The Dance, by Robin Spriggs

Illustration by Nick Gucker - - click to enlarge

Illustration by Nick Gucker – – click to enlarge

He has a special need for little girls’ toes. Deep in his subterrene lair, he thinks of them all day long, waiting for the fall of night, or a total eclipse of the sun, or some other celestial event that will bring about the darkness necessary to his work. And when at last the darkness comes (as it always has, as it always will), he begins his upward climb, clawing his way through the miles of earth twixt where he lives and what he loves, where he sleeps and what he dreams, where he may and what he might.

The Passage of Comings and Goings is unknown to all but him, who knows it all too well. Up and down it he has gone for aeons beyond counting. Up and down, up and down, up and down, down, down, every day downer than the down the day before. Only the toes keep him going—going and coming, coming and going—the beautiful, delectable, little girls’ toes, each nail a lustrous fragment of his shattered, scattered Self.

Whether bare or shod, abroad or abed, curled up tight or splayed out wide, they call to him in the Tongue of Smells, which only his nose can hear—his broad, flat, porcine nose, ever glazed with the Rime of Need. He sniffs them out like truffles but chooses only the best. All it takes is a touch—a single, gentle, prayerful touch—and they fall from their burgled feet . . . plip-plip-plip . . . into his purple pouch, like ripe-to-bursting berries or drops of morning dew.

In their stead he leaves illusions, perfect imitations of the dainties he has filched, flawless derivations of the dactyls he has reaped. No one can tell the difference, not even the girls themselves, nagged though they are by a vague sense of loss that only increases with age.

Back in his grot from another night’s work, in the down down down that grows downer by the day, he places the toes upon the tiny stage of a tiny theater and bids them dance The Dance . . . for only thereby can he see and hear the hallowed sights and hallowed sounds of Never Was and Might Have Been. But the whirling marvel is woefully brief; it fades as it begins. One by one the digits falter, one by one they fall, one by one they cease to move and lose the Light of Truth. And when the last goes still and dark, with naught but naught to show or tell, he speaks aloud its secret name, then adds it to his own. . . .

Robin Spriggs

Robin Spriggs

Robin Spriggs is the author of Diary of a Gentleman Diabolist, Wondrous Strange: Tales of the Uncanny, The Dracula Poems, Capes & Cowls: Adventures in Wyrd City, and over 200 short stories and poems that have appeared in a wide variety of publications. His work has been nominated for a Bram Stoker Award, Pushcart Prize, and multiple Rhysling Awards. His next book, The Untold Tales of Ozman Droom, is slated for release in 2013.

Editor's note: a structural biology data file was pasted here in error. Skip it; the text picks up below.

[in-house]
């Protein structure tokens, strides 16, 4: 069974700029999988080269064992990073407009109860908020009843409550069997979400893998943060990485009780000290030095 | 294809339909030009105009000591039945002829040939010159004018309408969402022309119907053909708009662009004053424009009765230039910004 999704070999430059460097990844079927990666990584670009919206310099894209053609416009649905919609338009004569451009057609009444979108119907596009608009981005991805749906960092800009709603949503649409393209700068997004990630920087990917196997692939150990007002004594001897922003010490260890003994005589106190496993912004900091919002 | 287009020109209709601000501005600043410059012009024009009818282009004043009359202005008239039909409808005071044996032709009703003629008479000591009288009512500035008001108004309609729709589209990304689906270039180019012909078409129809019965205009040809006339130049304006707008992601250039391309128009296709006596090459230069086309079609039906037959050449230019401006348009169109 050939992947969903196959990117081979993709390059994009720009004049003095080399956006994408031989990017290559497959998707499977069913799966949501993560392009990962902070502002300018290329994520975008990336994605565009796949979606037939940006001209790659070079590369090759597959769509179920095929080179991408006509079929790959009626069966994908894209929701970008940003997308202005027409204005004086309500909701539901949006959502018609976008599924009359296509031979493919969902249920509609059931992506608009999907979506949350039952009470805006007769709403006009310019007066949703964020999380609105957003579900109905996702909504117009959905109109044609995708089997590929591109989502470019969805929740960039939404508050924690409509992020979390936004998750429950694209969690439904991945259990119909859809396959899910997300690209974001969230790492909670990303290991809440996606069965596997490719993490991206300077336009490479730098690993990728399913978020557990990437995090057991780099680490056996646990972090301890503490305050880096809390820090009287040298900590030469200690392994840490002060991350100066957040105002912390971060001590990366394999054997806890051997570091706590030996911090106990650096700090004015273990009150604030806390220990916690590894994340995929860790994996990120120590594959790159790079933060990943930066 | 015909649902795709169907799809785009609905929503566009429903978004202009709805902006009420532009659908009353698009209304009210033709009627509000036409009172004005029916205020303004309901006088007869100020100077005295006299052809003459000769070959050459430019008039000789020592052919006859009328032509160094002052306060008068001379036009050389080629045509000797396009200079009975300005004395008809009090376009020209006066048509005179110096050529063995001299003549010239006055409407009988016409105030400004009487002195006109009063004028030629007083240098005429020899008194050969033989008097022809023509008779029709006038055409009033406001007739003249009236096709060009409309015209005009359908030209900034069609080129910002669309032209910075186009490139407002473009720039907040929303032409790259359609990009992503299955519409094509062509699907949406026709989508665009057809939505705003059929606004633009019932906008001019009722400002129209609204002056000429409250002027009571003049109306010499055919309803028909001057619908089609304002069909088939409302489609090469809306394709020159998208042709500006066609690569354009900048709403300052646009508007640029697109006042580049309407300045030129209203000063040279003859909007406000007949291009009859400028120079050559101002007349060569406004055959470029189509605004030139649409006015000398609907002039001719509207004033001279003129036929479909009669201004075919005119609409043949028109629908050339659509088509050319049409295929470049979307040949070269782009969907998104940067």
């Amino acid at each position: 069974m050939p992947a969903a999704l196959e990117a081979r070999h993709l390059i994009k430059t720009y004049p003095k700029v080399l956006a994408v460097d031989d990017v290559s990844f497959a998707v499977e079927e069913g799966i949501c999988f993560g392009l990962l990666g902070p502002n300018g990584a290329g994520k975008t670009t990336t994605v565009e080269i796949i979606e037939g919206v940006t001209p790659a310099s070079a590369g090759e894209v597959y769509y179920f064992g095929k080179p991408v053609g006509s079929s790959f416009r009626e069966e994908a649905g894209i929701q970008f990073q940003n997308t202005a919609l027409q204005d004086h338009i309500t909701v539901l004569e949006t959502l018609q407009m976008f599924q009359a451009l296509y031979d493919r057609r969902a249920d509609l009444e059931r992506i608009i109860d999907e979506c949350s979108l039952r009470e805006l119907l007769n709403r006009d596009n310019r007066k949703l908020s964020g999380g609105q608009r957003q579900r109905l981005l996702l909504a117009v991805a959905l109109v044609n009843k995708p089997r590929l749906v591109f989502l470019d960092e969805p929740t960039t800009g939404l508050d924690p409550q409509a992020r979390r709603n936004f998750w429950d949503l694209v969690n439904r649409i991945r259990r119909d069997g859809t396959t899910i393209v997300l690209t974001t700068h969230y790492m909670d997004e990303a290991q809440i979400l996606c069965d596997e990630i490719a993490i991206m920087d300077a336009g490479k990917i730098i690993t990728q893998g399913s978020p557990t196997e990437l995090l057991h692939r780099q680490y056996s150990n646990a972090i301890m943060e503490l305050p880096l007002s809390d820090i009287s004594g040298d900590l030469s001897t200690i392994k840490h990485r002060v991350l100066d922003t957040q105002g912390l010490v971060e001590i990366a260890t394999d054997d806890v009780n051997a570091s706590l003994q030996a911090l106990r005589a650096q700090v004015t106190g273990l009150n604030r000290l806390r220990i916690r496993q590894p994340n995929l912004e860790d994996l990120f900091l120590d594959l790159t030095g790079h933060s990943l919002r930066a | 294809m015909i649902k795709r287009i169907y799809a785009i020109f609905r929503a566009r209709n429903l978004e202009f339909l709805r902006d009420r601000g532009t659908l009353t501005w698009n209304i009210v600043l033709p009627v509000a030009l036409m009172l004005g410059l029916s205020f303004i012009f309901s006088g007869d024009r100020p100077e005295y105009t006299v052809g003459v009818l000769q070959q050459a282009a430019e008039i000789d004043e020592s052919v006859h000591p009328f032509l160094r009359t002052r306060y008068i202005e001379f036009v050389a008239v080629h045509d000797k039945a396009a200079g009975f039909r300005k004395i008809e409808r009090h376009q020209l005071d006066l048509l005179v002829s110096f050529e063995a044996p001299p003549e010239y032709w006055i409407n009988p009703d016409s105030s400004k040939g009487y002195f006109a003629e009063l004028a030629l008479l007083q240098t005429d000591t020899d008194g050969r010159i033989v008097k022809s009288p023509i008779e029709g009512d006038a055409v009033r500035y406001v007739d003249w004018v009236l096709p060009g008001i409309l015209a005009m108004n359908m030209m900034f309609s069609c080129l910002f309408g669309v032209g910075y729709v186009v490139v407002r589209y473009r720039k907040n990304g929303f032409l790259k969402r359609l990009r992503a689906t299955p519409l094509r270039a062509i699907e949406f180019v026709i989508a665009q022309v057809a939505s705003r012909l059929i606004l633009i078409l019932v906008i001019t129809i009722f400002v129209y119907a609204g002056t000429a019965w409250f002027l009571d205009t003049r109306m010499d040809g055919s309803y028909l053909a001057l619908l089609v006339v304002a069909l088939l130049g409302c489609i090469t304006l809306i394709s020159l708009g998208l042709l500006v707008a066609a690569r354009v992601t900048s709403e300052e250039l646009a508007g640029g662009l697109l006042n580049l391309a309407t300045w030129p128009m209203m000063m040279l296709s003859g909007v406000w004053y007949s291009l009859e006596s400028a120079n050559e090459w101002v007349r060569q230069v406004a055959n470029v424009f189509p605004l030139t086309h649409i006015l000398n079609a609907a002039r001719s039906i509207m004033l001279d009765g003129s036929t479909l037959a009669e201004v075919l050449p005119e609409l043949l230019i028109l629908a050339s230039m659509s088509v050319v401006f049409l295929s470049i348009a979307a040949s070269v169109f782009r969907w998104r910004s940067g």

As an actor, Spriggs recently appeared as Chris Amante in USA Network’s Necessary Roughness. His performance as affable sociopath Alfonse Duncan in the rural noir Sinkhole was lauded by both Variety and Film Threat Magazine and honored with a Best Actor nomination by the Wild Rose Independent Film Festival. He is currently attached to the romantic comedy The Genesis of Lincoln and the horror film The Ballad of Jimmy Hallows.

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Story illustration by Nick Gucker.

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11 responses to “The Dance, by Robin Spriggs

  1. Hi, everyone. I’m doing a stint with REVOLUTION at present, but wanted to quickly thank you all for the kind words about “The Dance.” Prose poems need all the love they can get. Much appreciated!


  2. This has excellent and distinctive prose style. Robin Spriggs is being added to my list of authors I want to read more of.


  3. Wait, so… Okay, hold on now… Seriously… I really don’t know what to say to this. It’s that perfect balance of rooted enough to be real, but there’s something… Off about it. You can’t put your finger on what, but it’s… Off.

    And I think a couple of my toes might not be real. I’ve had that feeling!


  4. Excellent! It read like poetry. Going to look for you in Necessary Roughness, um, which episode # is it?


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